«Art is about the placement of things, the choice of placing one thing next to another. Why, how and where things are, affect how we understand and perceive them.»
Haim Steinbach in Franco Speroni and Luisa Valeriani (ed.),
L’assenza invadente del divino, Rome, Edizioni De Luca, 2000
Each context defines its way of sitting, like each society defines its set of rules within which it operates. Beyond its end purpose, each object raises a number of issues, including production, environment, culture, and socio-political considerations.
Since the appearance of Internet and the continuous democratization of digital technologies, design constantly permeates new territories from the very non-visible to the hyper visible ones. Think how the meaning of the term ‘design’ is getting blurry as to, what it is or isn’t, what is does or doesn’t do, making it more difficult to pinpoint its true essence. Even back in 1976, George Nelson, when writing the introduction to the catalogue of “MAN transFORMS” accepted the difficulty: “asked to do too much with too little and [these words] change, imperceptibly but inexorably, in response to shifts in social vision”.
Since, most of our communication relies on visual culture; the exhibition’s aim is to visually articulate the complexity of today’s emerging themes by grouping them into four categories:
_Digital: as manufacturing becomes increasingly digitized, it allows for more flexibility in the making process – production is moving back to where ‘things’ are conceived. It impacts new models of production, distribution, business and behaviours. From process driven work to digital philanthropy and shared knowledge. How 3d printing is becoming a commercially viable manufacturing method of its own.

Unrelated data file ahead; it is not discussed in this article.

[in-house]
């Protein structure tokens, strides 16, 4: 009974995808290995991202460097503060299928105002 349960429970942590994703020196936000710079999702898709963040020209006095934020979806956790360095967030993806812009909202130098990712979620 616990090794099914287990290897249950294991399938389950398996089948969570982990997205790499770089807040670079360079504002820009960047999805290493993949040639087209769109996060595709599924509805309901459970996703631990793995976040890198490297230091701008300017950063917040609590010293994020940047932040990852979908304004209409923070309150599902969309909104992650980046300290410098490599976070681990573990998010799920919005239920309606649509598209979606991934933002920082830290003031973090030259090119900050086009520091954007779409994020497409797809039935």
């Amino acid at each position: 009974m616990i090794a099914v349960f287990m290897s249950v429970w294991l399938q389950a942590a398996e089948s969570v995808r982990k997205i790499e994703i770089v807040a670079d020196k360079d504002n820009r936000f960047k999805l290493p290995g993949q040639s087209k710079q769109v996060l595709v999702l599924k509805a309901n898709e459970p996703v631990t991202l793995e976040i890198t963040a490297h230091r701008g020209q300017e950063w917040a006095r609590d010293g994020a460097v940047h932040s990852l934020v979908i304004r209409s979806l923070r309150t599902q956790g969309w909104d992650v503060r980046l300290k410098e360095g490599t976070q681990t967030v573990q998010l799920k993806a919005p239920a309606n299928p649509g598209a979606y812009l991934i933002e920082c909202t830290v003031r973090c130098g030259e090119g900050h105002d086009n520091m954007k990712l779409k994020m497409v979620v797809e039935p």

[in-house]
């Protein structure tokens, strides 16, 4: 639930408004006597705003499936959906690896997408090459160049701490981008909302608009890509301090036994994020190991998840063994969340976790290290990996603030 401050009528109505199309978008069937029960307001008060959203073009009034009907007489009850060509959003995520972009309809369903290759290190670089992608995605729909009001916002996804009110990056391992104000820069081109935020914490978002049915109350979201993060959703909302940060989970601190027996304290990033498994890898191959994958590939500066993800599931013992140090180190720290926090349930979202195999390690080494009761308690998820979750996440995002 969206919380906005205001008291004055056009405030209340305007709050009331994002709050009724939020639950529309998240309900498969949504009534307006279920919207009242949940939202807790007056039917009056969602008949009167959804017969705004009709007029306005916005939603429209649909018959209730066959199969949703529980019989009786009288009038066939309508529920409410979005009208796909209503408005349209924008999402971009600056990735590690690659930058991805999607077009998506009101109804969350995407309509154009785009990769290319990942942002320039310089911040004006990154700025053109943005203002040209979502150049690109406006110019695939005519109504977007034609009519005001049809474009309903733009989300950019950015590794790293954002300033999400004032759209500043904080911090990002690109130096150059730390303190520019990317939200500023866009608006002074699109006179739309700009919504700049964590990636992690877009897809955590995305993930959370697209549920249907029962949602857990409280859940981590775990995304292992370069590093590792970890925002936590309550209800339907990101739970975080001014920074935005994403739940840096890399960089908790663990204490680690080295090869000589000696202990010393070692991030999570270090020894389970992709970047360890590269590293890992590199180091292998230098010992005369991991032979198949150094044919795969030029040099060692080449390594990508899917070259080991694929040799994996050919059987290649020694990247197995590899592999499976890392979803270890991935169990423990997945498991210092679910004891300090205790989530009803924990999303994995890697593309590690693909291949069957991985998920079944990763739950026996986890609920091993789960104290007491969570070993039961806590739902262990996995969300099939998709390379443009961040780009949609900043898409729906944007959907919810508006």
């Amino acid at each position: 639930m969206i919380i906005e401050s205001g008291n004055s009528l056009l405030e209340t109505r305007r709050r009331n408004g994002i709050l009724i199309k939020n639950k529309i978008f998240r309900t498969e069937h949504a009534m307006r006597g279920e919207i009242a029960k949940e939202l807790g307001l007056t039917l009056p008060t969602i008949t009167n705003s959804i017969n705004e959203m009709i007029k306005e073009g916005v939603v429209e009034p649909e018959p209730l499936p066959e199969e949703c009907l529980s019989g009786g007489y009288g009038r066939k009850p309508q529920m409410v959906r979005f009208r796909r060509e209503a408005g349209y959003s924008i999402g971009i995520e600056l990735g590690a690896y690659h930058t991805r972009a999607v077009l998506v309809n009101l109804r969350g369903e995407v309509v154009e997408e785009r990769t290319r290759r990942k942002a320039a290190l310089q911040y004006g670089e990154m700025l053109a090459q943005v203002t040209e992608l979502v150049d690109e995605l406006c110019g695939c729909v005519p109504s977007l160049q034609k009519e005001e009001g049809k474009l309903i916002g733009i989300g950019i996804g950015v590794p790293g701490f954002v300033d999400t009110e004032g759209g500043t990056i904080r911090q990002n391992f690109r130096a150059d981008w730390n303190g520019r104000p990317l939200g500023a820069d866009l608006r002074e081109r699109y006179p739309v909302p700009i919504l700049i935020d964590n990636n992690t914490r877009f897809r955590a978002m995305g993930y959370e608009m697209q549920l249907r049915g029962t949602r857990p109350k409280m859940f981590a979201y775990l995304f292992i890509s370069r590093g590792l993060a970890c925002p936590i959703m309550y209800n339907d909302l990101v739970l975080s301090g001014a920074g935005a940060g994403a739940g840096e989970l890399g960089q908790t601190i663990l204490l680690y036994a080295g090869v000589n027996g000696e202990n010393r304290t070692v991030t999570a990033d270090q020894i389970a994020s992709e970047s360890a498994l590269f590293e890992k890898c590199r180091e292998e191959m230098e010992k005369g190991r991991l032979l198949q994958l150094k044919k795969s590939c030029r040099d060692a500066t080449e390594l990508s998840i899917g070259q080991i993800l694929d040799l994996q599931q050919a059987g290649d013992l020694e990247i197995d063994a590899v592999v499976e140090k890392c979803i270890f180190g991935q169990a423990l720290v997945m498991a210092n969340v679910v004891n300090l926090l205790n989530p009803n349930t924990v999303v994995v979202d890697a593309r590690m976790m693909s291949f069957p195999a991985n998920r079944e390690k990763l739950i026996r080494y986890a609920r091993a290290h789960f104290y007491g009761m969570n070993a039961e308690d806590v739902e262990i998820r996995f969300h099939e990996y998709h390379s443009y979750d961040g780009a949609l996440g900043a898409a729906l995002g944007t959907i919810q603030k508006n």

_Geography: how, in turn, the digital revolution leads to the renaissance of local production and craftsmanship, leading to both global and local production.
_Manufacturing: current considerations and the shift towards customized industrial processes.
_Typology: what defines a chair and what is taken into account when designing one.
By presenting thirty-two produced objects this exhibition explores the ongoing changes in the Man-made world. Sixteen seats are placed next to sixteen objects. Each pair consists of a “chair” juxtaposed with another object – its “analogy”. The goal is to extract the main characteristic common to both of them: the “idea”. The exhibition is thought out as analogue software: a system of representation operating with tags and associations, where a seat guides a category (the idea), which, in turn, defines the object (the analogy).
The exhibit proposes to be a tool for “seeing”. “Ways of seeing/sitting” seeks to trigger the visitors’ awareness by reversing the setting and establishing a dialogue with the audience. The aim is to provoke their perception on how these objects are conditioned by the realities of contemporary society.
Curator: Maria Jeglińska